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Tuesday, January 26, 1999 Published at 04:46 GMT

Olympic Spirit: Shiftier, Sleazier, Dodgier?

It used to be so easy to know what was right and what was wrong - it was the wrong things that got you a clip round the ear.

But in the post-modern world, where many people decide to make their own minds up what is right and wrong instead of just what they were told as children, things are not so clear.

Yet the Olympic ideals, with the pseudo-religious creeds and symbols (eg the inextinguishable torch), were self-consciously presented as the height of human aspiration.

Citius, Altius, Fortius (Faster, Higher, Stronger) is the organisation's motto. Mutual understanding, a spirit of friendship, solidarity and fair play - that's the definition of the Olympic Spirit from the movement's charter.

[ image: IOC president Juan Antonio Samaranch is under pressure]
IOC president Juan Antonio Samaranch is under pressure
That's all taken a bit of a knock now, with the games for cash scandal which has caught up with the International Olympic Committee.

Some IOC members received support for their children, one made thousands in a land deal while also accepting thousands of pounds for aid for his home country, others had donations to their political campaigns. Some appeared to have received straight cash.

Some former Olympic competitors have said this is just the tip of the iceberg, and has been going on for years. The IOC's inquiry has recommended that host cities of previous games should be invited to come forward if they have information about officials who may have sought improper benefits. The size of the rest of the iceberg, if there is one, may soon become clear.

Baton charge

The Independent's cartoonist Dave Brown was just one of many who summed up the situation by picturing two fatcats passing a wad of dollars as if it were a baton, under a flag with the legend: "Shiftier, sleazier, dodgier".

In the context of shady payments, bungs, allegations of bribes and favours, the words "mutual understanding" and "spirit of friendship" can take on more sinister connotations.

The mayor of Nagano, the host of the last winter games, has admitted there may have been "excesses" in the city's bidding, but in a bizarre twist said all the paperwork will have been destroyed, as is standard Japanese practice.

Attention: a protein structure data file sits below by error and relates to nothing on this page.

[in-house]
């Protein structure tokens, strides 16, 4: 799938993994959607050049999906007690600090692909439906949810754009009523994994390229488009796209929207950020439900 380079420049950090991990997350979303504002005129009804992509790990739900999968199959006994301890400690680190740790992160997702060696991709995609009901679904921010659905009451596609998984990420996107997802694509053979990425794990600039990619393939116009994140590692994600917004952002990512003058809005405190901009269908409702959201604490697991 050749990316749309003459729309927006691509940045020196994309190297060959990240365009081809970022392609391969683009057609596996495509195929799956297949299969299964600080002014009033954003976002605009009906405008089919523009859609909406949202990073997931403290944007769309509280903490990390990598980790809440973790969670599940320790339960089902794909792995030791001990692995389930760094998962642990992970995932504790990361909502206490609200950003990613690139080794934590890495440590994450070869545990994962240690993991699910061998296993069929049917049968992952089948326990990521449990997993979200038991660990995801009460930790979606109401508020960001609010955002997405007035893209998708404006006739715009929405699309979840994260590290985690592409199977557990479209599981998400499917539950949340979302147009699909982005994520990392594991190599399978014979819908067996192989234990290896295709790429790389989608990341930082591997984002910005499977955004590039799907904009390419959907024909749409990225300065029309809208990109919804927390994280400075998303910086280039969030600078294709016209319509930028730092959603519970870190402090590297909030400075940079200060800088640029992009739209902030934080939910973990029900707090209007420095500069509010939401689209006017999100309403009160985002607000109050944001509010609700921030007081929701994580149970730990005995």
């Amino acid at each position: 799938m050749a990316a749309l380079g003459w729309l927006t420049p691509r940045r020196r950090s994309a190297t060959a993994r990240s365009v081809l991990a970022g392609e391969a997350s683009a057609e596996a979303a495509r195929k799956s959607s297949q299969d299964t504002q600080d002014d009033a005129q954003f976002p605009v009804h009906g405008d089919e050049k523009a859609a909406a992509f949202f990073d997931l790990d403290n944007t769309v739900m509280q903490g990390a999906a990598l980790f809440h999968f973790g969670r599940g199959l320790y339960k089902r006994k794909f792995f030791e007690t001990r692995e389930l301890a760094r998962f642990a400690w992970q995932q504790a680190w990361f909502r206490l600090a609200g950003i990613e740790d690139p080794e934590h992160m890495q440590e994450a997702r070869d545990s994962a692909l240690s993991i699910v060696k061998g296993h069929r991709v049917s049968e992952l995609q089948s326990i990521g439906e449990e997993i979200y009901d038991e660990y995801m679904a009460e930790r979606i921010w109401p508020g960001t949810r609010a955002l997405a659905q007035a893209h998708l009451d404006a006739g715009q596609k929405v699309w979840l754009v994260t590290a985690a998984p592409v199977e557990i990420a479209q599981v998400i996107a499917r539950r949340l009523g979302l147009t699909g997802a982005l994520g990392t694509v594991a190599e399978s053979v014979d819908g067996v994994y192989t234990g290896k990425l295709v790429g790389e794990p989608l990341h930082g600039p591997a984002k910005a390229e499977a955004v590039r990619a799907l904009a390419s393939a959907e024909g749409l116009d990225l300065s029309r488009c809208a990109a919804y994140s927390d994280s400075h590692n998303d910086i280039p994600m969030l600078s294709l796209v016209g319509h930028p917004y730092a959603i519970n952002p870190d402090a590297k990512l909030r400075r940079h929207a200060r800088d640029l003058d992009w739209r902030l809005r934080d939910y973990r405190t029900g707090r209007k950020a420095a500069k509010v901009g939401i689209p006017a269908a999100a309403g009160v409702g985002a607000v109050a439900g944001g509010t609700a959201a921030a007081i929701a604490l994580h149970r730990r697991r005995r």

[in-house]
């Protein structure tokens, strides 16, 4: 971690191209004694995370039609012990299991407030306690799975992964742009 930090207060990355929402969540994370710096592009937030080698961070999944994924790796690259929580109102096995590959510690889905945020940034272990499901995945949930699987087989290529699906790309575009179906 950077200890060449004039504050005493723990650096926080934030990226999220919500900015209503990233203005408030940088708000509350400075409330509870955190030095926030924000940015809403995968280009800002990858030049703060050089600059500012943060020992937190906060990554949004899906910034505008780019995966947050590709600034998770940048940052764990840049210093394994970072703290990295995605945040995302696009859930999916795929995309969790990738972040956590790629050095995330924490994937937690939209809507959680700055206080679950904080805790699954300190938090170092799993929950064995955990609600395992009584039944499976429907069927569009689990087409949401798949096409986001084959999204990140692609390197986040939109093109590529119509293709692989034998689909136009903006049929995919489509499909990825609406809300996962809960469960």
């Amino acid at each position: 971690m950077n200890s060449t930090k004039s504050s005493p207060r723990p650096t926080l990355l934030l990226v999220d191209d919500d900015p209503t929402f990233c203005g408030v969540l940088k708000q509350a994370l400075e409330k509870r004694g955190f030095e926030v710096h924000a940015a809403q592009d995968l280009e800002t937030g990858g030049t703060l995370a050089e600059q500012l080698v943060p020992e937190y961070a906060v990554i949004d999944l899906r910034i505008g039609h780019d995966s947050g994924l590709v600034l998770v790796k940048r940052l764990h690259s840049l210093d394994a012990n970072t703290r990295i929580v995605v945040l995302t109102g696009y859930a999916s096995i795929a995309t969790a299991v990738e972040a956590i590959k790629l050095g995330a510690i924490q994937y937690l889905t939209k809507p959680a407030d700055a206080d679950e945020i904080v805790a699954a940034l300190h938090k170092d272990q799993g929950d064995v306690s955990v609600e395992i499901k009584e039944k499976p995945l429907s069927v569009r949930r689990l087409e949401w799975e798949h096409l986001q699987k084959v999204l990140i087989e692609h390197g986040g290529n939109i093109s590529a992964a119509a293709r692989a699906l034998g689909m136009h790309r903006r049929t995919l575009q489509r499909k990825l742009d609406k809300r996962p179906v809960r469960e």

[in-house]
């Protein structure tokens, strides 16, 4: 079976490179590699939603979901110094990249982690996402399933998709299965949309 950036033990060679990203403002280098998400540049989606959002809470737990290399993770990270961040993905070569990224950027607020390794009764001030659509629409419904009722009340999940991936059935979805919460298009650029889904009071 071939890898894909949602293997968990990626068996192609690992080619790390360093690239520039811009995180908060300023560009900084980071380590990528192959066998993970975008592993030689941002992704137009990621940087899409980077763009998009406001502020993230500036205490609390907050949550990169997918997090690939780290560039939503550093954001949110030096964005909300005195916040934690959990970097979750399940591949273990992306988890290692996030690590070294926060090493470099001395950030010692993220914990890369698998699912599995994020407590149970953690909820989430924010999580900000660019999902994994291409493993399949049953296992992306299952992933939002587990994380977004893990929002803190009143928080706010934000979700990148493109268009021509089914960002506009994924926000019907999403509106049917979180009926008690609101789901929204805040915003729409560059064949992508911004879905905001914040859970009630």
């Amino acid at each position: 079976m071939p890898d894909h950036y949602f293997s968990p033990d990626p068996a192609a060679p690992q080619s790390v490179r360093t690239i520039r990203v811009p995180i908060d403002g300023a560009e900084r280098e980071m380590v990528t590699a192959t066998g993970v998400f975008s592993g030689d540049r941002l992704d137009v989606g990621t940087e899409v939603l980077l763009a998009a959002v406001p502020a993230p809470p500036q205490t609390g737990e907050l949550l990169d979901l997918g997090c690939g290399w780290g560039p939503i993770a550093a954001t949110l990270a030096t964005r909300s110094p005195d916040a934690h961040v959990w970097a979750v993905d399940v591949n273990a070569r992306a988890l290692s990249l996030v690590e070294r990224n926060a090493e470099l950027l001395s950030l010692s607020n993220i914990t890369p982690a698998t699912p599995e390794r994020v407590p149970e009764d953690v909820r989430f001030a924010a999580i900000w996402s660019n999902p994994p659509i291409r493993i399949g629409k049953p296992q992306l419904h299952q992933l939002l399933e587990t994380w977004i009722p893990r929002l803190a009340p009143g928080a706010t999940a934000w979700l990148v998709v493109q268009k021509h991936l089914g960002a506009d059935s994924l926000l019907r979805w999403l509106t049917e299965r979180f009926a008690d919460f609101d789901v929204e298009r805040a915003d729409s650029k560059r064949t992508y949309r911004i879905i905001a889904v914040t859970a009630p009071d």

And all the talk of corruption is to say nothing of the other cloud obscuring the Olympian ideals - that of drug taking.

As one correspondent to Talking Point asked: "What would the ancient Greeks say?"

The naked competitors at the games which ran for 11 centuries (incidentally all were men - women were not even allowed to watch) may well have a few thoughts.

Long history of corruption

But they were no strangers to conspiracy. The historian Pausanius reported that a competitor from Crete called Sotades won the long race in the 99th festival. However, at the next games, he was bribed by the Ephesians to claim he was from their city instead. His fellow Cretans banished him.

The modern Olympic Creed warns competitors that it is not the winning that is important, but the taking part. "The essential thing is not have to have conquered but to have fought well," it reads. Perhaps cities bidding for future games should take this to heart.

And in calling for the resignations of the six members, Mr Samaranch said the IOC would do "whatever is necessary to protect the integrity and ideals of the Olympic Games - and to restore the people's faith in the Olympic Movement".

In other words, Faster, Higher and Stronger could be joined by "Must try harder, too" .

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